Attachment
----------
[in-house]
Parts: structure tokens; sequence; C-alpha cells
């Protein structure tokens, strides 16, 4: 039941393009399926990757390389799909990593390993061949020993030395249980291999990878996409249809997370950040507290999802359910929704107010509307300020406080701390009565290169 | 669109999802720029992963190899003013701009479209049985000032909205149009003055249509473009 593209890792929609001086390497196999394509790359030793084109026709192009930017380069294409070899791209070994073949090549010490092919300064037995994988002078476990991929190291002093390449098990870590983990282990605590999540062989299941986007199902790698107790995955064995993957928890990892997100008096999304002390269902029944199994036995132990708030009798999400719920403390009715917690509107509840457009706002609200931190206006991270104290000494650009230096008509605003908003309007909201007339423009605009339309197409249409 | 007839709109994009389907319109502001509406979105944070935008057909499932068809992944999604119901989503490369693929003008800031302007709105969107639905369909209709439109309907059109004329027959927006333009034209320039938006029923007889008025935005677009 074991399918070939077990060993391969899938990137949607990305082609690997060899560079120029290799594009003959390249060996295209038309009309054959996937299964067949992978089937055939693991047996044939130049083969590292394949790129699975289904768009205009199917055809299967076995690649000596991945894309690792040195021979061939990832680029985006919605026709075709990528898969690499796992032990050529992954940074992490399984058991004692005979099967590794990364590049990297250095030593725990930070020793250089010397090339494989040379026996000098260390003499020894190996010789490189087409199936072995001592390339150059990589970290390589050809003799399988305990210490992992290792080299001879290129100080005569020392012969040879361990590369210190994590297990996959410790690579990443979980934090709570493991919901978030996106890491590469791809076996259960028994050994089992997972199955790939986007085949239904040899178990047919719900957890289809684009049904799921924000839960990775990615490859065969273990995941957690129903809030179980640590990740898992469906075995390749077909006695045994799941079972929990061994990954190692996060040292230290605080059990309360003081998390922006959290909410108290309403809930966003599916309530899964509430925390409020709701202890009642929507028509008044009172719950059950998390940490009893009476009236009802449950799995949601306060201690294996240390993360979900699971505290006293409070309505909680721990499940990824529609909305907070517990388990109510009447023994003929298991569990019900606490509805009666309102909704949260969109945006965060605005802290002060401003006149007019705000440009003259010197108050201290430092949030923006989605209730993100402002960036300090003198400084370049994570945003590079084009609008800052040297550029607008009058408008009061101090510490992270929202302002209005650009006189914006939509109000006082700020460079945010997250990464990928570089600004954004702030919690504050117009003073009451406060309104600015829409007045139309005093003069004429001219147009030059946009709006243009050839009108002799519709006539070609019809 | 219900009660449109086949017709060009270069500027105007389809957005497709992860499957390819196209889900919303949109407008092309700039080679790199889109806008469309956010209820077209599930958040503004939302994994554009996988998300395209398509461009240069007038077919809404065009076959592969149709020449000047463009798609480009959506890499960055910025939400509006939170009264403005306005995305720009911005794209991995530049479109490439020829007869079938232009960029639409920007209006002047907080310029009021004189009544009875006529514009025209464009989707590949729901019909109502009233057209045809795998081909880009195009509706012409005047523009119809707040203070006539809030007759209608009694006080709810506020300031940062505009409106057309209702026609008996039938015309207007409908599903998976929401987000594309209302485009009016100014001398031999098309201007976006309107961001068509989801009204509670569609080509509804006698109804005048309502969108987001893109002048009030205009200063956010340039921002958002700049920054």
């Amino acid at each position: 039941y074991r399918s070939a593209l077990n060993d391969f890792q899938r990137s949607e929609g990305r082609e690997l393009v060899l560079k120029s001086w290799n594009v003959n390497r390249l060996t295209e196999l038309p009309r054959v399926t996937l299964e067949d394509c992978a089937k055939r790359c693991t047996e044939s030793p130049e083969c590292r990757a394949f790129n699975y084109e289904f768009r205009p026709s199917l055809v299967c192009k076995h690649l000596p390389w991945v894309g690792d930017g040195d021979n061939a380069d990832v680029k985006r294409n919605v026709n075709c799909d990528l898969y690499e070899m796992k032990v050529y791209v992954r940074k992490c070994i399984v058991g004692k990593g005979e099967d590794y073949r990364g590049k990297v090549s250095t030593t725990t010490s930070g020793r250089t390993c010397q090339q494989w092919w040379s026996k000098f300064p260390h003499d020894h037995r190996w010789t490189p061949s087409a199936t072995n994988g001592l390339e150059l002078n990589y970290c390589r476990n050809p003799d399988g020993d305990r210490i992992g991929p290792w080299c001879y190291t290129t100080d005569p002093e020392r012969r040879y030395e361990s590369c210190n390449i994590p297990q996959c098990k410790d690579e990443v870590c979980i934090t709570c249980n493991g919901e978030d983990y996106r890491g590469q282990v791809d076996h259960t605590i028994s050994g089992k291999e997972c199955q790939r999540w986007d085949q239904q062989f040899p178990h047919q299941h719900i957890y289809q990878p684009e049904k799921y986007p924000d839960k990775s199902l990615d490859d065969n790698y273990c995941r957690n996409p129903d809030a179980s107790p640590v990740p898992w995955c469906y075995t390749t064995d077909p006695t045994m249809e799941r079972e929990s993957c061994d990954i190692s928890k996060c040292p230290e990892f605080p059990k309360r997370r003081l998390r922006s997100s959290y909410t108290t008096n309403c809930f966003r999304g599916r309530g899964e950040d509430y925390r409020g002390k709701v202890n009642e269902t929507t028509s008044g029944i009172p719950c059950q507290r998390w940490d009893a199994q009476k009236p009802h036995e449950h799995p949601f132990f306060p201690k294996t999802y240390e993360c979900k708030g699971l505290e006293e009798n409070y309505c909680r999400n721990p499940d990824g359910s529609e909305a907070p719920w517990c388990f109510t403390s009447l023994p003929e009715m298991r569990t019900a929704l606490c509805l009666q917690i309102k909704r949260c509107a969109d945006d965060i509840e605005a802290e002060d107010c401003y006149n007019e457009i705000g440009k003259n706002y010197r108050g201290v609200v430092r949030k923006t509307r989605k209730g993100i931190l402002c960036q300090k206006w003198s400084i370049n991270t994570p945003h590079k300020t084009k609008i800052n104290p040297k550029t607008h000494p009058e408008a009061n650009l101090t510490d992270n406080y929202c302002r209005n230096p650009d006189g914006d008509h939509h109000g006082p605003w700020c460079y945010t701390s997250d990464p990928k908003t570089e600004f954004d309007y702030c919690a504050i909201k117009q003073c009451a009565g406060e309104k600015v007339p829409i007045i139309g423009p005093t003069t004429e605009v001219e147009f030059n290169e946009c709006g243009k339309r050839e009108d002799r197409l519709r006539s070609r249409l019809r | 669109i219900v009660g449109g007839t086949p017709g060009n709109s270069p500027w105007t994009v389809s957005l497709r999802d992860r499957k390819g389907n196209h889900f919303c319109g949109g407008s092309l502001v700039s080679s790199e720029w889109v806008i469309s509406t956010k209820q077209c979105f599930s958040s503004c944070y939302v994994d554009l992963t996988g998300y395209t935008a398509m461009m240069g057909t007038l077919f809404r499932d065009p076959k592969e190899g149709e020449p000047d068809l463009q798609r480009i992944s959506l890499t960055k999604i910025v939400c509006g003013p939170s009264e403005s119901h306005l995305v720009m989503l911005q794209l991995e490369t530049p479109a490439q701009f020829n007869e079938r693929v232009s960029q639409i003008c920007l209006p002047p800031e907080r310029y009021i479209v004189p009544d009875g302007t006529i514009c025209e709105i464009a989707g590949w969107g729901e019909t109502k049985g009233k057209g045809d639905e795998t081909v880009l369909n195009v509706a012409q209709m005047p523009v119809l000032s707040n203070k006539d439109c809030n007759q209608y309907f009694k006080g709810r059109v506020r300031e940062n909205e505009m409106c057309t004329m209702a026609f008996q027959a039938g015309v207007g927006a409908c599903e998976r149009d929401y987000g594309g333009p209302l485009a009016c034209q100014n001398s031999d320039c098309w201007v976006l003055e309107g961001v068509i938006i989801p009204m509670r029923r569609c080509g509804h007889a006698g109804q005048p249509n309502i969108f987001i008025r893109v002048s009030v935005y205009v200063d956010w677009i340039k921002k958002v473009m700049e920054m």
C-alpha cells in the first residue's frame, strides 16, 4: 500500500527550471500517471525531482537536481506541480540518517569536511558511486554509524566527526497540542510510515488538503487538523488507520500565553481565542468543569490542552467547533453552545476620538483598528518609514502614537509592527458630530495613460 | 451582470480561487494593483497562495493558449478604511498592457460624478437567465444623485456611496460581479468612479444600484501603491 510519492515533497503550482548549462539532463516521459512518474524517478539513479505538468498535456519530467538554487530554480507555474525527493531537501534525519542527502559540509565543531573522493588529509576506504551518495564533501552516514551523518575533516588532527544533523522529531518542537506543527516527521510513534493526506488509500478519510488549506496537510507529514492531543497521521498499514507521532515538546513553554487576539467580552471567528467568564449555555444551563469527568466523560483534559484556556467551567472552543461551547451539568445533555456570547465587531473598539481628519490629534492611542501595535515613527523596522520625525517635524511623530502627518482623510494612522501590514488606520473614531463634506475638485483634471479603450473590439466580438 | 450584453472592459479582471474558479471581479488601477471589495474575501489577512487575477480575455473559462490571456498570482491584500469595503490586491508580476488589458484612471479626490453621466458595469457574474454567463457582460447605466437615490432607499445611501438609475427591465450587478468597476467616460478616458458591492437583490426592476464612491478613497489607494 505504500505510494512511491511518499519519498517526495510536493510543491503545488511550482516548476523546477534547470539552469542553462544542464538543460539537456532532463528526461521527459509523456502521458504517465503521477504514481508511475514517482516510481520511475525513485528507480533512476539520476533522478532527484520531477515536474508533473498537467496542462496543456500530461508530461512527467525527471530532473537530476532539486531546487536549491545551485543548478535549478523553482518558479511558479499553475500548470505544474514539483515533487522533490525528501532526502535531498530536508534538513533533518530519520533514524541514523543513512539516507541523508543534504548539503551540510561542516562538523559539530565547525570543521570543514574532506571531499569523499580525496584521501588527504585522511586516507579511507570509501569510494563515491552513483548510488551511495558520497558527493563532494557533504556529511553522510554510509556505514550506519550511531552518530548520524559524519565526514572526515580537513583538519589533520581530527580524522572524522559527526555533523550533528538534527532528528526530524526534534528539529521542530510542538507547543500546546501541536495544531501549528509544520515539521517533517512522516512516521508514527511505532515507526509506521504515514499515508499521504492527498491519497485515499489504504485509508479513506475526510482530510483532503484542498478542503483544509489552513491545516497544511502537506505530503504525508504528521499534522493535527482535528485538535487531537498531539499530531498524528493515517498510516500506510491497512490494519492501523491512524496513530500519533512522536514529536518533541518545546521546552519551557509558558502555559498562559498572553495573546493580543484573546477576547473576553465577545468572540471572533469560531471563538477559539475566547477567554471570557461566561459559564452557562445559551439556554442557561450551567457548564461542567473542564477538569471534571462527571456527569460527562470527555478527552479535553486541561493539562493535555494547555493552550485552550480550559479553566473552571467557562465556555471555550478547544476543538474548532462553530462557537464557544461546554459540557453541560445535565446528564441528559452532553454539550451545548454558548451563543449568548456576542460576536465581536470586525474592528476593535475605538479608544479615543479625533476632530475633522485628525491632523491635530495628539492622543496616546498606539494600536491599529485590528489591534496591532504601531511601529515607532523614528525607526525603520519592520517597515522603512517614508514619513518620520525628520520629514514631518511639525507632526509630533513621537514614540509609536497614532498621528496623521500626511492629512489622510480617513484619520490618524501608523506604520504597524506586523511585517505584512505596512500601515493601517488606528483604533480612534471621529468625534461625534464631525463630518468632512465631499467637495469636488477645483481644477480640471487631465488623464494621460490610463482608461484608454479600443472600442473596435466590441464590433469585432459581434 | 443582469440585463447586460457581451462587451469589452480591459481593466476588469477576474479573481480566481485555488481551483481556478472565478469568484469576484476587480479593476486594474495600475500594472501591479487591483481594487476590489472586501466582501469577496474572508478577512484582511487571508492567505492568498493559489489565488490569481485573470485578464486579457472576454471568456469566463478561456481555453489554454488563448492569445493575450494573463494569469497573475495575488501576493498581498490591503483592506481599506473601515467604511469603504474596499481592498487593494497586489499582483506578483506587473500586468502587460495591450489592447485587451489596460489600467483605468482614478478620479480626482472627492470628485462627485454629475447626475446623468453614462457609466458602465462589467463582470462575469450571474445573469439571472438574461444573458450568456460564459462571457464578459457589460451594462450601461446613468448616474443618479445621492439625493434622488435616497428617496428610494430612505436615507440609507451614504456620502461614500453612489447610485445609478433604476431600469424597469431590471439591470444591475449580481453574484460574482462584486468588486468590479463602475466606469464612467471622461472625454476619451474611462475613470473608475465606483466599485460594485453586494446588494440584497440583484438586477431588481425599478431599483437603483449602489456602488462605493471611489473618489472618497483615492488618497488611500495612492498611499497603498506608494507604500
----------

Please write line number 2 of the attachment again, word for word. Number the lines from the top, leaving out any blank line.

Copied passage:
Parts: structure tokens; sequence; C-alpha cells